With the passage of the Tax Cuts and Jobs Act of 2017 (TCJA), tax executives face the most uncertainty in interpreting and applying the tax law they have ever encountered. As is the apparent norm these days, with game-changing congressional legislation, the TCJA was cobbled together quickly, and its clarity and consequences were insufficiently addressed before enactment.
The TCJA is complex and convoluted, with a dearth of administrative guidance, an absence of regulatory guidance, and no relief in sight. What's more, it is unlikely there will be any judicial interpretations of the provisions to rely upon for years. Thus, the interpretative skies are gray and foreboding, and impending technical corrections may or may not lift the clouds. The future is fraught with significant tax compliance and planning hazards, and there are sleepless and gloomy nights ahead for those who remain unprepared.
All hope is not lost, however. The following serves as a survival guide through the impending uncertainty. We address how tax executives can cope with the new and complex statute, including how to arrive at defensible tax positions, while managing penalty risk and consequent reputational risk, and how to prepare to defend these positions years down the road, upon examination.
Is Certainty Readily Attainable?
The short answer is no. Certainty prior to taking a tax reporting position or engaging in tax planning under the TCJA is not readily attainable. Taxpayers under the jurisdiction of the Large Business and International Division may request, under certain circumstances, that the Internal Revenue Service (1RS) examine specific tax issues involving completed transactions before a tax return is filed. If the taxpayer and the 1RS can resolve the issue before the tax return is filed, they may execute a pre-filing agreement (PFA). However, one criterion for selecting taxpayers to participate in the PFA program entails the suitability of the issue presented (i.e., whether it can be resolved by addressing factual questions under well-established law). Because the uncertain provisions of the TCJA do not fall under well-established law, the ability to enter into a PFA is limited. (1)
Requests for rulings are likewise not efficacious under these circumstances. The 1RS has a no-rulings policy in many areas, thus eliminating that possibility. (2) Even when ruling requests are available, they are expensive, time-consuming, and limited to the facts as represented at the time. The 1RS, however, will not ordinarily issue a private-letter ruling before the promulgation of a regulation or other published guidance. Add this to the 1RS' current resource constraints and its preoccupation with addressing the new legislation, and the ruling process is unlikely to be a viable option.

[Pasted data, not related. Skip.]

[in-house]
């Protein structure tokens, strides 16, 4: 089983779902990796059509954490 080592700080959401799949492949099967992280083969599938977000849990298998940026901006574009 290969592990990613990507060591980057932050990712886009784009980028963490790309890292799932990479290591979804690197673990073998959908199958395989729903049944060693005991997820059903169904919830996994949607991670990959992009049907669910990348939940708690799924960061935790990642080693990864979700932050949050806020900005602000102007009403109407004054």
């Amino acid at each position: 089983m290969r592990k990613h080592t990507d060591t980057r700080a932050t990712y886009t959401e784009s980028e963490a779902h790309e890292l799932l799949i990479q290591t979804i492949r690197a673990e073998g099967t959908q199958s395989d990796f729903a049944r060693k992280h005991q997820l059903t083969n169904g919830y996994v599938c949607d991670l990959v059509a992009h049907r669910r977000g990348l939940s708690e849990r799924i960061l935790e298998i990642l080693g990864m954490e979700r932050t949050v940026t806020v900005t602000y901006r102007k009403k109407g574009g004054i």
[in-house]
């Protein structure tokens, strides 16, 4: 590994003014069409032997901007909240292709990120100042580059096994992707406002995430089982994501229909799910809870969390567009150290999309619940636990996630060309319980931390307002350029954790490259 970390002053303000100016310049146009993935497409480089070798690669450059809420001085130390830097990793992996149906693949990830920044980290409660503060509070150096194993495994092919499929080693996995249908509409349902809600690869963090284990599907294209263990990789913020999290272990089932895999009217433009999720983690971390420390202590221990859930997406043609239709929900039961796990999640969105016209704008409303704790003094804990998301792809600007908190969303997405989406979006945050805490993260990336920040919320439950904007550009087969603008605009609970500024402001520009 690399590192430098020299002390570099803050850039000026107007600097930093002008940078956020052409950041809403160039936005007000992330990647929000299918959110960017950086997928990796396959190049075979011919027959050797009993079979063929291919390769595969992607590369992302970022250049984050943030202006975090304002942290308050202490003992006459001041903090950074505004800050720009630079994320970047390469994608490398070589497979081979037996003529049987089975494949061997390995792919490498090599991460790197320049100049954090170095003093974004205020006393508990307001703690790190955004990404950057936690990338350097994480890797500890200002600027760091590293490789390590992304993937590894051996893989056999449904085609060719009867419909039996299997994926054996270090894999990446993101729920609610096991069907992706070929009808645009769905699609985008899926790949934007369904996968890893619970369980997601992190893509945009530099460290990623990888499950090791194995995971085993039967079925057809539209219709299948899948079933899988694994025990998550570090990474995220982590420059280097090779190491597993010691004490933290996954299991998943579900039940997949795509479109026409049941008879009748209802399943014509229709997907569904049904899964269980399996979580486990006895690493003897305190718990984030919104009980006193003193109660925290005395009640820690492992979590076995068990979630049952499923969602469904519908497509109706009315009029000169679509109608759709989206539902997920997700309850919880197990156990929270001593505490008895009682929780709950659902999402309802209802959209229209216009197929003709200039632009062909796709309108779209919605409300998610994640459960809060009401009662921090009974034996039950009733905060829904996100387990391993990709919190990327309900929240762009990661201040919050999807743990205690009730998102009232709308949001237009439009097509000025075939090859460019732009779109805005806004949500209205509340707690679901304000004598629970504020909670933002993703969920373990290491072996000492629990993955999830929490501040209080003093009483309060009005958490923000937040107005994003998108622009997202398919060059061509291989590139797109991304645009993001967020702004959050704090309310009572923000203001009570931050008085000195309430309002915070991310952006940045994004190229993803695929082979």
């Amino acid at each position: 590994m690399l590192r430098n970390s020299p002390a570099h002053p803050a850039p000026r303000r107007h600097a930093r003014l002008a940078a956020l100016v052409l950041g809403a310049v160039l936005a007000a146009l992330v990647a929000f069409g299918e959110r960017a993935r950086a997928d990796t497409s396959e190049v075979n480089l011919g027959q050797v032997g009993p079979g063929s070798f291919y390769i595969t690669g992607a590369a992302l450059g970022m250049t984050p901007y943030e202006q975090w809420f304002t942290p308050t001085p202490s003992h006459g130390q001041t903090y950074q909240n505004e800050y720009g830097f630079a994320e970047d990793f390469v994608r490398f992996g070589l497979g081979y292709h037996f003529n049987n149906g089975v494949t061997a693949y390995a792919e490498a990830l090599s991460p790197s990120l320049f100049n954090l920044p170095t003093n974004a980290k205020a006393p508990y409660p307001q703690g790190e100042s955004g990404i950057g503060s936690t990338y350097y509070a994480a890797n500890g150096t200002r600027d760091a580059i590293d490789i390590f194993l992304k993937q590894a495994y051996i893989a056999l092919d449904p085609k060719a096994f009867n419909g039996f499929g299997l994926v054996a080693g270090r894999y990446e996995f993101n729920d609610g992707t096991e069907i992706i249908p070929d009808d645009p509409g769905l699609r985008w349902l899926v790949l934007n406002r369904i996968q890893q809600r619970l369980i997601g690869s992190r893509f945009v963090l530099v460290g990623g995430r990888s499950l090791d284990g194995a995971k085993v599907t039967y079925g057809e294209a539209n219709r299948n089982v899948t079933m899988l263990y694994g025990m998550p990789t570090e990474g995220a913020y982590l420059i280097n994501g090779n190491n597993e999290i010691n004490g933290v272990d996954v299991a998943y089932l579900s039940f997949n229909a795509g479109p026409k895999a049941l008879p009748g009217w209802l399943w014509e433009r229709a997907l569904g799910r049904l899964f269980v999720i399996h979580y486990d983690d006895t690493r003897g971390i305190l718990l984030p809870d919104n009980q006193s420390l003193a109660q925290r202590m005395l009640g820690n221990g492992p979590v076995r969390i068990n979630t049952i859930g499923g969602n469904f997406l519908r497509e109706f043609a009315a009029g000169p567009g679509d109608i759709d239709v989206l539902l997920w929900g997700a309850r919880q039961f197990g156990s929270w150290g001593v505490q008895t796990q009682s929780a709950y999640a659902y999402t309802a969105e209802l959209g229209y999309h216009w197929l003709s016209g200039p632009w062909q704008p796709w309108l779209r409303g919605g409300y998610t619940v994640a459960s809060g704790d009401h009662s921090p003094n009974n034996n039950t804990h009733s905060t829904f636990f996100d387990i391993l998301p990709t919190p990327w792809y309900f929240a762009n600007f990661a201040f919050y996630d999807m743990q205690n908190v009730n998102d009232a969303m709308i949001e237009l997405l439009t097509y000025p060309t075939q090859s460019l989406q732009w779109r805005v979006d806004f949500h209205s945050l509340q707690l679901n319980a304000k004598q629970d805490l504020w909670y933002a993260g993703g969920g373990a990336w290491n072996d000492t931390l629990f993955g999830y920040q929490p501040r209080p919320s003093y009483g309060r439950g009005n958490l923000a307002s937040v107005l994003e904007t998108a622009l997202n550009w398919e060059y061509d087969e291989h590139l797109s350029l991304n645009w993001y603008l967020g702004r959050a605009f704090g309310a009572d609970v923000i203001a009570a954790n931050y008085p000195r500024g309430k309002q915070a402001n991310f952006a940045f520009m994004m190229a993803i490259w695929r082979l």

Uncertainty under the TCJA raises significant penalty exposure concerns for tax directors when they take unsettled tax positions on tax returns or plan transactions that will later be reflected on returns. Avoiding accuracy-related penalties, such as the substantial understatement penalty, is perhaps the most common relevant concern.
To Disclose or Not to Disclose? That Is the Question
Generally speaking, outside of the tax shelter context,' if the company has a reasonable basis for a tax return position and adequately discloses that position on the return, accuracy-related penalties may be avoided. (4) This begs the question as to whether disclosure is desirable. Often companies would prefer not to disclose an unsettled position, because it flags the issue to the 1RS and may lead to an expensive examination of the issue and even potential litigation. If, however, disclosure is mandated (for example, on Schedule UTP), then this may be the path of least resistance.
"Reasonable basis" is a relatively high standard of tax reporting, although it is a lower standard than, for example, "substantial authority" and "more likely than not," both of which will be discussed below. It requires a position that is significantly higher than "not frivolous" or "not patently improper." It is not satisfied by a return position that is merely arguable or a colorable claim. Reasonable basis requires reliance on legal authorities and not on opinions rendered by tax professionals. (5)
The reasonable basis standard is satisfied if the position is reasonably...